“I don’t know. I think that if the agents had done a through search of the house, they would have found the false desk drawer, or the plastic bag in the toilet tank, or the secret compartment in the floor. All those ideas just seem so cliche to me.”
I was pretty sure he wasn’t listening, not that I really cared. Sometimes I just like to talk my plot problems out. “What about inside the family picture frame? Is that cliche too?”
He nodded again, eyes focused on the football game (Go Texans!)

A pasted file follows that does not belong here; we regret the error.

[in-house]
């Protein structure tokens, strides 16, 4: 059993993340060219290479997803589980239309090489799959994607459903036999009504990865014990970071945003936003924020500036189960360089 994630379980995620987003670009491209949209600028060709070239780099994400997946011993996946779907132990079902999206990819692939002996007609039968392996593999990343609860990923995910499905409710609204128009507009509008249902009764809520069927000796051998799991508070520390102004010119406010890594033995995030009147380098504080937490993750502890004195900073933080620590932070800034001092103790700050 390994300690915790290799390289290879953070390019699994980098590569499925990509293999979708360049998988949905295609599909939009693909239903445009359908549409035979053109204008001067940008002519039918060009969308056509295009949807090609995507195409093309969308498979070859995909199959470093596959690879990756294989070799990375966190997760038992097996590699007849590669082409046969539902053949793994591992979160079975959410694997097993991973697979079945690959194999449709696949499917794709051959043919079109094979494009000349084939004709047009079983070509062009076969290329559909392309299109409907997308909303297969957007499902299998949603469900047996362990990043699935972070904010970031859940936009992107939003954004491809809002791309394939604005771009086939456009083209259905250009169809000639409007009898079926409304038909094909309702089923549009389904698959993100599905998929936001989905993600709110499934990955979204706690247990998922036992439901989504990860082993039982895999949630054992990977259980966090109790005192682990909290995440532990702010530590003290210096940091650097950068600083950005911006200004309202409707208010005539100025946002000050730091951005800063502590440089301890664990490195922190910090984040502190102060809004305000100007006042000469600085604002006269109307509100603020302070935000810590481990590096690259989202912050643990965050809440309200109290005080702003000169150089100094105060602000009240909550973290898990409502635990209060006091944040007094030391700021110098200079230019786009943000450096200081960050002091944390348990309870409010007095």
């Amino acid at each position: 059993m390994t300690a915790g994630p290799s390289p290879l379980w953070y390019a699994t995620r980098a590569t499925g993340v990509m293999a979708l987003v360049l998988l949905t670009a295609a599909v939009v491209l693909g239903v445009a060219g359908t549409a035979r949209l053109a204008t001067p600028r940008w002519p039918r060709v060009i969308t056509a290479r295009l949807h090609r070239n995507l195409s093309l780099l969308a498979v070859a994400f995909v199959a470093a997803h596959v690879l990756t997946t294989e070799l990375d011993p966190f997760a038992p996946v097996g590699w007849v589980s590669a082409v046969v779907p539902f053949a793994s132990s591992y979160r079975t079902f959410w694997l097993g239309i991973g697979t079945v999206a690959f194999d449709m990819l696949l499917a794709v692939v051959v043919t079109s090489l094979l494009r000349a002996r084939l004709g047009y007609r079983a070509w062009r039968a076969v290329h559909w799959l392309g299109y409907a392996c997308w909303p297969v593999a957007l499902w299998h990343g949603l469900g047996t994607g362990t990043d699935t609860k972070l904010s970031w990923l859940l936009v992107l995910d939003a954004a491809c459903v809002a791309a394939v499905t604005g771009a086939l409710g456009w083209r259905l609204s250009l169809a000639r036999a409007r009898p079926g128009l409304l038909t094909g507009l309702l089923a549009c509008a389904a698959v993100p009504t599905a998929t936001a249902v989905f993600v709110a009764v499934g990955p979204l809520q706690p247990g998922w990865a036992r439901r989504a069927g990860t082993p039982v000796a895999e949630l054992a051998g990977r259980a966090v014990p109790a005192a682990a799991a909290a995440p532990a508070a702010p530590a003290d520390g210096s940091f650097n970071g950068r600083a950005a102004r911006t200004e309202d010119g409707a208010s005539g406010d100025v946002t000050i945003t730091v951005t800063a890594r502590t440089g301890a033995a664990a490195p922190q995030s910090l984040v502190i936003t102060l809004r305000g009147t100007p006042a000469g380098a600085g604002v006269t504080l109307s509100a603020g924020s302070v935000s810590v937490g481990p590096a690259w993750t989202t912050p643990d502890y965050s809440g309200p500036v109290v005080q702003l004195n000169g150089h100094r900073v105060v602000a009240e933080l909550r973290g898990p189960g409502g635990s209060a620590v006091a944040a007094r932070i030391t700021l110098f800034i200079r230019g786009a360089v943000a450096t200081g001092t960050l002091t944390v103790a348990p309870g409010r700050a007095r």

“Hmm. Okay. What about–“
“What if your character doesn’t find it at all?”
I sat up, shocked that he was listening and that this idea hadn’t occurred to me. “But, she needs the information.”
“It’s too easy,” he said, and finally turned to look at me. “In movies and books, the character always finds exactly what they need in the moment they need it. I think it’s a bigger challenge that she has to find a different way to get what she needs.”
“Yeah, but the reader will expect for her to get what she’s looking for.”
He shrugged. “It’s better if you don’t give them what they expect.”
Guys, I married a very, very smart man. He hit on two things I’ve heard Donald Maass preach on twitter a time or two:
- Put your characters in tough situations, and then make it harder.
- Push toward what is unexpected and counter-intuitive.
Also, wear socks. It’s getting cold out there!